Fedster + 1,307 Posted January 6, 2018 Share Posted January 6, 2018 Chiefs say there will be new guidance for officers. Chiefs are developing new guidance for officers after an independent watchdog raised concerns about female detainees being left in cells without sanitary protection. The Independent Custody Visiting Association (ICVA) published an open letter to the Home Secretary Amber Rudd lambasting police for “routinely ignoring” the needs of menstruating women held in cells. Current practice may even violate the human rights of female detainees under the Human Rights Act 1998 and the Equality Act 2010, the letter, signed by ICVA chief executive Katie Kempen, argues. “Women are frequently left without the assistance of female officers, without access to adequate and hygienic sanitary protection, or facilities for washing and changing; and inadequate consideration is given to menstruation by officers in the exercise of detainees’ risk management. “At its most stark, this can mean women left in paper suits without their underwear and without sanitary protection.” The ICVA had sought legal advice on the matter and urged Ms Rudd exercise her powers as secretary of state to conduct a full equality impact assessment of current national policy and amend PACE Code C. Women detainees should be privately asked about their needs during the book-in process and a fresh hygiene pack should be offered without request every six hour period in custody, the letter says. Provisions must be made for female detainees to change protection in private, unobserved, as well as hand-washing facilities and sensitivity must be shown during strip searches, it adds. “No women or girl should be left in indignity by police officers for want of a difficult conversation or an inexpensive box of tampons…swift action is necessary to ensure that the dignity of women and girls is adequately protected by the guidance offered nationally to individual officers and police forces,” the letter states. National Police Chiefs’ Council lead for custody Assistant Chief Constable Nev Kemp said: “In consultation with women's groups and other organisations, we are in the process of developing comprehensive guidance for officers on how to deal with these sensitive and often complex cases. "The police service is committed to upholding the highest custody standards to ensure that all detainees are treated in the right and proper way. We regularly facilitate unannounced, independent inspections of custody units and use the feedback to improve our approach.” But she insisted that “only a very small number of detainees” have been affected by inadequate sanitary protection. A Home Office spokesman said: “Everyone who is held in custody should be treated with dignity and have their needs respected. "That is why we are working closely with the Independent Custody Visiting Association and the National Police Chiefs’ Council to understand where improvements can be made on this issue.” View On Police Oracle Link to comment Share on other sites More sharing options...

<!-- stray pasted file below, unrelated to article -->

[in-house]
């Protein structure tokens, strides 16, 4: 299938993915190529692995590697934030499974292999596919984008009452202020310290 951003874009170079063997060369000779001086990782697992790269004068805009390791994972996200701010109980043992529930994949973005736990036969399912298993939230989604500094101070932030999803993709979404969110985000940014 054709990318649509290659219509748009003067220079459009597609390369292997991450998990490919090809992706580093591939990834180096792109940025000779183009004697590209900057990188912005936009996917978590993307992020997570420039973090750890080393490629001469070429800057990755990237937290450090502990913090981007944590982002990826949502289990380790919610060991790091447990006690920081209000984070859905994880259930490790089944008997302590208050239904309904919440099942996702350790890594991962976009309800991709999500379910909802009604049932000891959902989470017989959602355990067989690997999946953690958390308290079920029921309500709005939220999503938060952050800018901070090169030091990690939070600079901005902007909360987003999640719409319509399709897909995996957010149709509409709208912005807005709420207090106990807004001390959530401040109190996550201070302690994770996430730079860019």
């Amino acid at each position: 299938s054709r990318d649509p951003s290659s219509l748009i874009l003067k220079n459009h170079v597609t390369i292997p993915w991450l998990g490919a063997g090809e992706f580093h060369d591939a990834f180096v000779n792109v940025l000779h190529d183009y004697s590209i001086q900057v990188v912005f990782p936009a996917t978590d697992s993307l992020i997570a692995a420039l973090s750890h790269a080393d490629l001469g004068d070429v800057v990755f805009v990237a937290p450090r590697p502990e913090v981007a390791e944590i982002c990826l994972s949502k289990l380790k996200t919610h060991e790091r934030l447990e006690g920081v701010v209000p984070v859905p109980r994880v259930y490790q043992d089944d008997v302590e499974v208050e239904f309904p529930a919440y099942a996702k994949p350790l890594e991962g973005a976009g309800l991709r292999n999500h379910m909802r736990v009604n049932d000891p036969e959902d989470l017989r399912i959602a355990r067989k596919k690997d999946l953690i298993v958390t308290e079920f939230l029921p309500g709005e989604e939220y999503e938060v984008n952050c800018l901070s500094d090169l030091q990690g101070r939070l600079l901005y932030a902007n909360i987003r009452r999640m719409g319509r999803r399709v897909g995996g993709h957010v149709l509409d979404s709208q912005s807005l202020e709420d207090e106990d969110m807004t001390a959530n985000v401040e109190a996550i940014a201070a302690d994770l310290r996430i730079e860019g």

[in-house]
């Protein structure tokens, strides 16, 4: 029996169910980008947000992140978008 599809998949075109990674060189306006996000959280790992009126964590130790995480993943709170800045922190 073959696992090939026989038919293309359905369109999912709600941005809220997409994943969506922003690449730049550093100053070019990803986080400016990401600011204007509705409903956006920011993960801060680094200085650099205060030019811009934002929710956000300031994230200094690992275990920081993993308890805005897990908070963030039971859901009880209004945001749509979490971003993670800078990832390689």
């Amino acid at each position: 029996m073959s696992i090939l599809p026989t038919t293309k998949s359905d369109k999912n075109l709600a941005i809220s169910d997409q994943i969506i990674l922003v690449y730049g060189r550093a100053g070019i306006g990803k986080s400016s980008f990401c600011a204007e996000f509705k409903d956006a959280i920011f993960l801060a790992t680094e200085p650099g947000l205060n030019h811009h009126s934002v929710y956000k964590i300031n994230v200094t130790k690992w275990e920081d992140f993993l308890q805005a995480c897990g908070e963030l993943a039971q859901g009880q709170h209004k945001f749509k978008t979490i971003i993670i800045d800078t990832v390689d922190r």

Create an account or sign in to comment
You need to be a member in order to leave a comment
Create an account
Sign up for a new account in our community. It's easy!Register a new account
Already have an account? Sign in here.Sign In Now